1. Let go of any written or unwritten rules you may have about the “right” way for board members to participate in fundraising.
2. Above all, let go of the notion that all board members must ask others for money.
3. Accept the 20-60-20 rule when it comes to fundraising and your board. That is, 20% of the board will enjoy being involved in fundraising, 60% will be neutral about it and the remaining 20% will want nothing to do with it.
4. Stop thinking that every other nonprofit organization’s board members do more fundraising than your board members do. It’s irrelevant (and highly improbable).
5. Recognize that your board members are volunteers who are giving you the gifts of their time and attention. In today’s world, those gifts are more precious than money. They are not paid staff, and, in most cases, do not wish to become paid staff.
6. Know that your board members are looking to you to steer the fundraising process and to make requests of them as needed. Do not assume that anyone on your board wakes up each morning worrying about the fundraising needs of your organization.
7. Treat each board member with the care and respect that you would give each major donor or potential major donor. If over time you consistently shower them with that level of personal attention and respect, they will naturally become significant donors.
8. Thank your board members sincerely and promptly for every little thing they do. A quick e-mail or voicemail thank-you tells them that what they did mattered to you. Whether they have served on your board for ten months or ten years, make certain they know you do not take them for granted.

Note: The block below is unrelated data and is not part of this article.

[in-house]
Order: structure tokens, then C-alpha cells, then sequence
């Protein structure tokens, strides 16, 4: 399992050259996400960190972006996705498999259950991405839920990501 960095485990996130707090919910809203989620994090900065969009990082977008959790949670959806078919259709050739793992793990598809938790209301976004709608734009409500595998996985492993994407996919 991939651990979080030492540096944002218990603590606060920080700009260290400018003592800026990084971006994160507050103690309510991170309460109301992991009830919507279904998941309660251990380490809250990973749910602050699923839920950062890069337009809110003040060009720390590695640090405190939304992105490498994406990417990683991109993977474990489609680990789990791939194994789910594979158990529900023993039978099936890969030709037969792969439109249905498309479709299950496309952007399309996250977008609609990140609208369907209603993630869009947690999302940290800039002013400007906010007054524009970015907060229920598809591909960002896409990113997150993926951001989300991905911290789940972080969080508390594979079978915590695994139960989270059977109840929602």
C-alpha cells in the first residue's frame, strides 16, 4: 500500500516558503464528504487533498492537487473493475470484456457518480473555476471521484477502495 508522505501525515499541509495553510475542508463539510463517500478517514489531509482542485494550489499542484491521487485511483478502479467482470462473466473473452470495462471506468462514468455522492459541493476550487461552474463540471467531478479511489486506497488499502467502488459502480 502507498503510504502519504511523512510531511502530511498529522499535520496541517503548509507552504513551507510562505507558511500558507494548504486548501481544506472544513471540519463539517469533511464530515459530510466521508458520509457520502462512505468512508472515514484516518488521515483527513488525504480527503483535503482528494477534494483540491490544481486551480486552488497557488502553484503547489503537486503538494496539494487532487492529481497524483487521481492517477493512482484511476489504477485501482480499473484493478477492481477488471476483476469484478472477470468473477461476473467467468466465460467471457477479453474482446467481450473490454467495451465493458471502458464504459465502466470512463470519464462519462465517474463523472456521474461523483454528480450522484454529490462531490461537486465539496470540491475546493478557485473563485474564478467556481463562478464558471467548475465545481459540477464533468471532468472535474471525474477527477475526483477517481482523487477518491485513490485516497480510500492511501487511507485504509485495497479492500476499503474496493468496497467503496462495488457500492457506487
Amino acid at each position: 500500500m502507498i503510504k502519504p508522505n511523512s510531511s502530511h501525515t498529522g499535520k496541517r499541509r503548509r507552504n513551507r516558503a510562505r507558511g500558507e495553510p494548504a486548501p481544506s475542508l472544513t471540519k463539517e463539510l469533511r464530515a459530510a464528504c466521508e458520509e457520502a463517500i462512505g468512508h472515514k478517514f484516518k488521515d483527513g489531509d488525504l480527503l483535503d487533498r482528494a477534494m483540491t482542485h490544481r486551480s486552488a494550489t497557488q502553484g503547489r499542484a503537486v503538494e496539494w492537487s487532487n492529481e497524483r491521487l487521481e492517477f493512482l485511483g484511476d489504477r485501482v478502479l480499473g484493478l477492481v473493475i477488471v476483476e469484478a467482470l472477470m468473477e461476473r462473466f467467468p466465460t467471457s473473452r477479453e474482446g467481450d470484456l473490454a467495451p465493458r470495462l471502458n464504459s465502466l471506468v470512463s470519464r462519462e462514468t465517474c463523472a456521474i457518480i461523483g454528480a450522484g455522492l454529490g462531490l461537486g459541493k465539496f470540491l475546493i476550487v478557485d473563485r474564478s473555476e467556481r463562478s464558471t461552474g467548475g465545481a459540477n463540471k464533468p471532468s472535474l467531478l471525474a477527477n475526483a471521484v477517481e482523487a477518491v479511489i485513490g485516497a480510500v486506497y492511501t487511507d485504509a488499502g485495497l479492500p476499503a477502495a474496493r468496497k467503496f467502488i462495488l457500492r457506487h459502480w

9. Meet with each board member individually once a year to be sure you understand what most interests them about your organization. Find out why they got involved on your board in the first place and what keeps them involved. When interacting with each board member, keep these interests and self-interests foremost in your mind. Let go of any expectations or illusions that these will ever change. Do your very best to fulfill these interests.
10. Make two lists and have them available as you meet or talk with each board member.
List #1: Ten easy and meaningful things for board members to do to advance your organization’s individual giving program.
List #2: Five valuable and useful roles for development committee members.
Terry Axelrod is the founder and CEO of Benevon and author of The Benevon Model: A Step-by-Step Guide to Getting it Rightand Missionizing Your Special Events. Benevon is a Seattle-based organization that has trained and coached more than 4,000 nonprofit teams to build sustainable funding from individual donors. www.benevon.com.